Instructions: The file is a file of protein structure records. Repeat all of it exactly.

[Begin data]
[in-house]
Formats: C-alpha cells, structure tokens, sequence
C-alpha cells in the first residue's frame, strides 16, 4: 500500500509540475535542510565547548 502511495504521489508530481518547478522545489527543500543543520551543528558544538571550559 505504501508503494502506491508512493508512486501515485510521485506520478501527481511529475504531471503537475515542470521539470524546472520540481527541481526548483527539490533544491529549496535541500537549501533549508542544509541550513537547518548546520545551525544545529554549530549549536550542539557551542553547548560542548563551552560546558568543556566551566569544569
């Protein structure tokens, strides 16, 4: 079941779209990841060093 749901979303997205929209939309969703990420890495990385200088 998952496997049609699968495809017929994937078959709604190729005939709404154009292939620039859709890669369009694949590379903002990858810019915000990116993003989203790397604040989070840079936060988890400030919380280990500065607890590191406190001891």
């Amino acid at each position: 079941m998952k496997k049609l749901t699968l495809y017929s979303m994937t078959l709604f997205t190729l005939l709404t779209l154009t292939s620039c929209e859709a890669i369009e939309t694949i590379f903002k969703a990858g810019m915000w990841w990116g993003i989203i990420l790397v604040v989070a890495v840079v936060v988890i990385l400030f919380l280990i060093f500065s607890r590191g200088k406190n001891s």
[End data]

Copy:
[in-house]
Formats: C-alpha cells, structure tokens, sequence
C-alpha cells in the first residue's frame, strides 16, 4: 500500500509540475535542510565547548 502511495504521489508530481518547478522545489527543500543543520551543528558544538571550559 505504501508503494502506491508512493508512486501515485510521485506520478501527481511529475504531471503537475515542470521539470524546472520540481527541481526548483527539490533544491529549496535541500537549501533549508542544509541550513537547518548546520545551525544545529554549530549549536550542539557551542553547548560542548563551552560546558568543556566551566569544569
């Protein structure tokens, strides 16, 4: 079941779209990841060093 749901979303997205929209939309969703990420890495990385200088 998952496997049609699968495809017929994937078959709604190729005939709404154009292939620039859709890669369009694949590379903002990858810019915000990116993003989203790397604040989070840079936060988890400030919380280990500065607890590191406190001891």
């Amino acid at each position: 079941m998952k496997k049609l749901t699968l495809y017929s979303m994937t078959l709604f997205t190729l005939l709404t779209l154009t292939s620039c929209e859709a890669i369009e939309t694949i590379f903002k969703a990858g810019m915000w990841w990116g993003i989203i990420l790397v604040v989070a890495v840079v936060v988890i990385l400030f919380l280990i060093f500065s607890r590191g200088k406190n001891s």